Is LPTA finally dead?
Federal contractors may be getting a welcome holiday gift. The National Defense Authorization Act of 2017 directs more limited use of Low Price Technically Acceptable (LPTA) procurements. The bill, which is now with the president for signature, legislates a Defense Federal Acquisition Regulation (FAR) Supplement revision which would limit the use of LPTA to only the most straightforward commodity procurements.
This legislation is a logical follow on to Under Secretary of Defense for Acquisition, Technology and Logistics Frank Kendall’s March 4, 2016 memo, which stated that LPTA “has a clear, but limited place in the source selection best value continuum” and narrowly defined when LPTA is appropriate for Department of Defense procurements.
The March memo was part of DoD’s Better Buying Power acquisition reforms based on data analysis that showed LPTA, while resulting in short-term savings, often cost agencies more money in the long term.
The new legislation not only limits use of LPTA but establishes that it is completely inappropriate “in circumstances that would deny the department the benefits of cost and technical tradeoffs in the source selection process.”
In fact, NDAA 2017 specifically recommends avoiding LPTA for the following procurements:
“(1) information technology services, cybersecurity services, systems engineering and technical assistance services, advanced electronic testing, audit or audit readiness services, or other knowledge-based professional services;
(2) personal protective equipment; or
(3) knowledge-based training or logistics services in contingency operations or other operations outside the United States, including in Afghanistan or Iraq.”
Good news for contractors
Washington Technology had previously reported that 68 percent of federal contractors believed that LPTA had negatively impacted their business. NDAA 2017’s proposed changes are indeed good news for the contracting community, signaling an end to price as the deciding factor. The change allows and encourages companies to discriminate their bids based on proven technical expertise or innovation.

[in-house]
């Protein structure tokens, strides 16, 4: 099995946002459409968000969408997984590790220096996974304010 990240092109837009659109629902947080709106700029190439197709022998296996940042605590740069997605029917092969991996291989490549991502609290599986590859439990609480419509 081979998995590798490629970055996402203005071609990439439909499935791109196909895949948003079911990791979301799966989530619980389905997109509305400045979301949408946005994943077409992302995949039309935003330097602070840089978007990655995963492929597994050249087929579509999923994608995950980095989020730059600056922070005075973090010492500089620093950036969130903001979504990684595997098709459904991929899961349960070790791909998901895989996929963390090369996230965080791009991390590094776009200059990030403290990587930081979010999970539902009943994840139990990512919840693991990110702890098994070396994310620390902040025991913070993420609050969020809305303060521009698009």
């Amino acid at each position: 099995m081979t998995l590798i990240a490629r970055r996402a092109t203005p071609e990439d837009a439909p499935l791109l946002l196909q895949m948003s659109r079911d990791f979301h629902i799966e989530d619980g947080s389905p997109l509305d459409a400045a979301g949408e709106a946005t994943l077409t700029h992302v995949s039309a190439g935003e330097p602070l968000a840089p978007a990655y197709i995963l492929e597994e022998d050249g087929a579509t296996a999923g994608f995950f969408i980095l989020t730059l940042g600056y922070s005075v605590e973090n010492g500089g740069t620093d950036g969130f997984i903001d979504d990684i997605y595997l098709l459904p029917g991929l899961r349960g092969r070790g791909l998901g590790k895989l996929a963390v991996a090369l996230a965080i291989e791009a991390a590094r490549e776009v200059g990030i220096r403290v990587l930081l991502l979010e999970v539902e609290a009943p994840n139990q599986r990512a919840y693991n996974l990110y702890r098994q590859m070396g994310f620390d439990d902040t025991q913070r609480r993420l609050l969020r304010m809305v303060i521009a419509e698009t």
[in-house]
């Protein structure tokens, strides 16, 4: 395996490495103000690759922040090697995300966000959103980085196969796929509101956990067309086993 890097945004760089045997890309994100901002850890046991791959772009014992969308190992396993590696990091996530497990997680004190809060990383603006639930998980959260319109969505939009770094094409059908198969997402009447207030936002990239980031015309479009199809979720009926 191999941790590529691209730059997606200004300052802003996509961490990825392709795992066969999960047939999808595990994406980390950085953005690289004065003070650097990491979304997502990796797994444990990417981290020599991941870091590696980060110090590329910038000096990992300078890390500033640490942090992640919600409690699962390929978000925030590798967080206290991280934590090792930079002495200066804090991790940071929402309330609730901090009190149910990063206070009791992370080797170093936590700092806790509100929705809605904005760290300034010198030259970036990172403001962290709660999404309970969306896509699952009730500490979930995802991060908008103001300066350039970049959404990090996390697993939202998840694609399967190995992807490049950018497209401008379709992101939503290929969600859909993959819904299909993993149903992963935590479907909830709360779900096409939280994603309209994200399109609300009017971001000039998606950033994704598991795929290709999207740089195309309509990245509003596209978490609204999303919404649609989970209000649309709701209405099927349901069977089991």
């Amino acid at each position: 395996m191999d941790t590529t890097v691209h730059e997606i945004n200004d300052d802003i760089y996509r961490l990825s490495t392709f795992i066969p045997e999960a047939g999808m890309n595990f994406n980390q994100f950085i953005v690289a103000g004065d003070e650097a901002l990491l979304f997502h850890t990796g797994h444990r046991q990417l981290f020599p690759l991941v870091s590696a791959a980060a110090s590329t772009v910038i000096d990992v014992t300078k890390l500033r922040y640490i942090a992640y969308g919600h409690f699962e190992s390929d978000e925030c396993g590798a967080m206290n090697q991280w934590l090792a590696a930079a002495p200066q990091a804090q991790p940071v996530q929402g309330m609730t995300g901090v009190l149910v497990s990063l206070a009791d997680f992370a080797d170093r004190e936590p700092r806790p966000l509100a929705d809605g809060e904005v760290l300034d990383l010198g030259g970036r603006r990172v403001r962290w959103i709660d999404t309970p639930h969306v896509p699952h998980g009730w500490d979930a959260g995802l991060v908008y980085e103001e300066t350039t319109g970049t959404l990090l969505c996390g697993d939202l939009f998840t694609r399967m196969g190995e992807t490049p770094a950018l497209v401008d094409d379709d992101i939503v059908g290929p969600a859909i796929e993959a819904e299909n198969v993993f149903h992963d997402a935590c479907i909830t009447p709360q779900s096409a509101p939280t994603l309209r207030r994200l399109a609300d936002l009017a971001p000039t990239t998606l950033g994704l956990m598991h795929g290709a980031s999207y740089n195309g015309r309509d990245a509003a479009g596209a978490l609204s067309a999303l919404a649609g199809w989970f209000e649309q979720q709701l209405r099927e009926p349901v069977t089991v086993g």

In best value trade-off procurements, bidders win by proposing strengths that the government is willing to pay for. What is a strength? Source selection guidance shows that the government recognizes a strength as a feature that:
- Exceeds a contract requirement in a way beneficial to the customer;
- Increases the likelihood of successful contract performance and/or mission accomplishment;
- Mitigates risk; and/or
- Provides a benefit the customer would pay extra to receive.
The good news is that contractors can finally focus on their value proposition versus the competition, rather than slashing prices while sacrificing quality.
Good news for government
It is also good news for the government. LPTA began to gain popularity in 2009 in response to tight agency budgets. According to Bloomberg Government, the use of LPTA grew to become the most often used DOD source selection methodology (60 percent of procurements) and also gained in popularity in the civilian space. LPTA was supposed to be a way to streamline the acquisition process while saving money.
However, requiring price to be king eliminated much-needed discretion on the part of the Source Selection Authority (SSA) in making a trade-off decision based on proposed strengths. Pricing pressure on contractors resulted in lowball bids (even on best value trade-off procurements), which in turn created a situation where quality suffered.
LPTA created major changes in the marketplace, driving some companies out of business and resulting in consolidation through mergers and acquisitions. LPTA also did nothing to simplify the acquisition process, as evidenced by no reduction in the number of protests.
A toast to 2017!
Despite GAO’s recent decision to uphold the use of LPTA on ENCORE III, with the expected passage of NDAA 2017 the pendulum is again swinging—this time in a positive direction. Let’s all make a New Year’s Eve toast to the return of best value trade-off!